Property investors with a second home in France will have been devastated by the news that the Nikola Sarkozy’s French Government has announced draconian tax laws on foreign owners of vacation properties in France.
Tax will win approval in France
The new tax comes as a result of Sarkozy’s under pressure Government looking for an easy target to raise revenues when, in common with most countries in Europe, the indigenous population has fallen on hard times. After a marathon all night session, the French Parliament finally agreed that the maximum tax threshold on resident French workers would be 50%, a noticeable cut for the new breed of entrepreneurs. The decision to tax instead foreign home owners is seen as a political stroke of genius for the French President.
Tax will differ from region to region
The tax will mainly affect people who own a holiday home in France but only use it as a holiday retreat for a few weeks of the year. Although holiday homes are already taxed for both the owner and the incumbent, the new levy will give local authorities (French Taxes are raised by region) the power to estimate the rental value of a property if it was to be rented out all year long, and then tax the owner 20% of that total. It will prove to be the death knell for holiday home ownership in France for many UK residents.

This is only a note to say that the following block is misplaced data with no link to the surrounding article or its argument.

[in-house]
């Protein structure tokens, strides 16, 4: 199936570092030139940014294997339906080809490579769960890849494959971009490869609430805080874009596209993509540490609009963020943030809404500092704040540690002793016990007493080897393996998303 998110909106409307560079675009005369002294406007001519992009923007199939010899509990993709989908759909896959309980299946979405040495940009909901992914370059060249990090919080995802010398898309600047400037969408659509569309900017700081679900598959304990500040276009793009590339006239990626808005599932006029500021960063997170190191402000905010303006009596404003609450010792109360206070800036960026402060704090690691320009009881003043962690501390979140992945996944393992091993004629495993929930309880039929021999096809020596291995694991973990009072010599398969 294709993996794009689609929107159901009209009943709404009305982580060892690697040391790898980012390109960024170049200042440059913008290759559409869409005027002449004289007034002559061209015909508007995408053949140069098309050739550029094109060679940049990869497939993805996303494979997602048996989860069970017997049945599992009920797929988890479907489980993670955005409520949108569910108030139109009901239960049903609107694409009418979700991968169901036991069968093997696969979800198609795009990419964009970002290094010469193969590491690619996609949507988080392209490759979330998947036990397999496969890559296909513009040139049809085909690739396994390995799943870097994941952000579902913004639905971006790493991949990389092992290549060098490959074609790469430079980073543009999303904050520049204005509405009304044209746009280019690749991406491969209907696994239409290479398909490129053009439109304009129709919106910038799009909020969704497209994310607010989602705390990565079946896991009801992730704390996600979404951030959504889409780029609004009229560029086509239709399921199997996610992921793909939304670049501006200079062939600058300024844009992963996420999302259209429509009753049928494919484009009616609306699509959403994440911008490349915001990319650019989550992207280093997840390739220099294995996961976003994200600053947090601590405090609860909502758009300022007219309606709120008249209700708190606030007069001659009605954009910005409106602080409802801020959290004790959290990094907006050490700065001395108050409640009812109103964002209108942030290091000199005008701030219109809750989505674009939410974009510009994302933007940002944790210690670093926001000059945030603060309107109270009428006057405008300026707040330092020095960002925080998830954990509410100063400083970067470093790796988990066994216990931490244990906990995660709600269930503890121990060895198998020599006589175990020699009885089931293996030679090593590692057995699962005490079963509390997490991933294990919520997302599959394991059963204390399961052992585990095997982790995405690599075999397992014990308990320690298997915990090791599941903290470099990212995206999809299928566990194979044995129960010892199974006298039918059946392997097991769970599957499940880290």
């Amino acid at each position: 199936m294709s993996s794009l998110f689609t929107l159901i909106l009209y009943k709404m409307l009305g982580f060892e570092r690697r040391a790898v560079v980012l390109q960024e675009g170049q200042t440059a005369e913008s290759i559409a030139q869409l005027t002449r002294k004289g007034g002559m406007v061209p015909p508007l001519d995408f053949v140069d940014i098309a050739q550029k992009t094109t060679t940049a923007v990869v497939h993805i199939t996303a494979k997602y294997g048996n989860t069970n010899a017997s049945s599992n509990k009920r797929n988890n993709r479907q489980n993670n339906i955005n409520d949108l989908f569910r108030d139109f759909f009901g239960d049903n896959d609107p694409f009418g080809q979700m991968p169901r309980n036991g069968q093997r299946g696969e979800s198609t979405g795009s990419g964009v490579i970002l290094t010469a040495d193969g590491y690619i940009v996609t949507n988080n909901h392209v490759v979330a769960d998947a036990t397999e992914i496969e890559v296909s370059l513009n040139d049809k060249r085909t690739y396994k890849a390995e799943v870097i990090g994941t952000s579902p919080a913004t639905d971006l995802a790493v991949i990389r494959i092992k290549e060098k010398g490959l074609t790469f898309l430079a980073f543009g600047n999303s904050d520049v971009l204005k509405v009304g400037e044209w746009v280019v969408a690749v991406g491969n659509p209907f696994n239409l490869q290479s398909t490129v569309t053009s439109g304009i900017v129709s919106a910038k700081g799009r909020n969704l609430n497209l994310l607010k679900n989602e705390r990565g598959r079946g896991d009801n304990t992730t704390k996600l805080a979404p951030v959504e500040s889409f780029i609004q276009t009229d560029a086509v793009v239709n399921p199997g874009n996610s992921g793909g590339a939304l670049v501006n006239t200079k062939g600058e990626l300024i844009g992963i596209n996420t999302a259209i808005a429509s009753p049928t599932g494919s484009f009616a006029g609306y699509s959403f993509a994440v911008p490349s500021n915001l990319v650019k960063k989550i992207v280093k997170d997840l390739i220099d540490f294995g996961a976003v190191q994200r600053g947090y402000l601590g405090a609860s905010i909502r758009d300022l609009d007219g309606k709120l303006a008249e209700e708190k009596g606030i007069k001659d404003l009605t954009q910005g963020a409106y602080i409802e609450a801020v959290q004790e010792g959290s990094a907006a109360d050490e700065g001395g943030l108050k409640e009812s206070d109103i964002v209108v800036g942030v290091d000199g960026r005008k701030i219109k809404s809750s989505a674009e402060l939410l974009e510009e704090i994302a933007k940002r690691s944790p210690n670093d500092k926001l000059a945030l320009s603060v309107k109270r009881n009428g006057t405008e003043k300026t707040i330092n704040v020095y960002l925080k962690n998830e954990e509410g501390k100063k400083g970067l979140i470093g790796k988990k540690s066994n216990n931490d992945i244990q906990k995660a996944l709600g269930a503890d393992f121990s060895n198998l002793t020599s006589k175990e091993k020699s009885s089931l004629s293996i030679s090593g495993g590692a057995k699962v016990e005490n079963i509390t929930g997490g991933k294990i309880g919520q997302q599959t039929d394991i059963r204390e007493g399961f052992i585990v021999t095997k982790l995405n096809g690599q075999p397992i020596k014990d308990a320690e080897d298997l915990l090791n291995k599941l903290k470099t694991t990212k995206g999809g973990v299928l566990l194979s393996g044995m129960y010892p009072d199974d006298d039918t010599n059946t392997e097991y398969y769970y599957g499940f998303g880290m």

There may be a way out but don’t hold your breath
The new tax on top of current expenses such as utility bills, landlord insurance and the cost of getting out to the property will probably render the property unviable and owners may look to sell up before the taxes have chance to hit home. There is, however, two possible ways of avoiding having to pay the new levy. Firstly the tax can be avoided if the owners place the property on the market with a local letting agent throughout the year and secondly experts in European law are questioning the legality of discriminating against foreign owners in a country that is part of the European Union.
With an election just 12 months away Sarkozy will be prepared to take the chance of an obscure court battle over taxes if it means he gains popularity with the voters in France.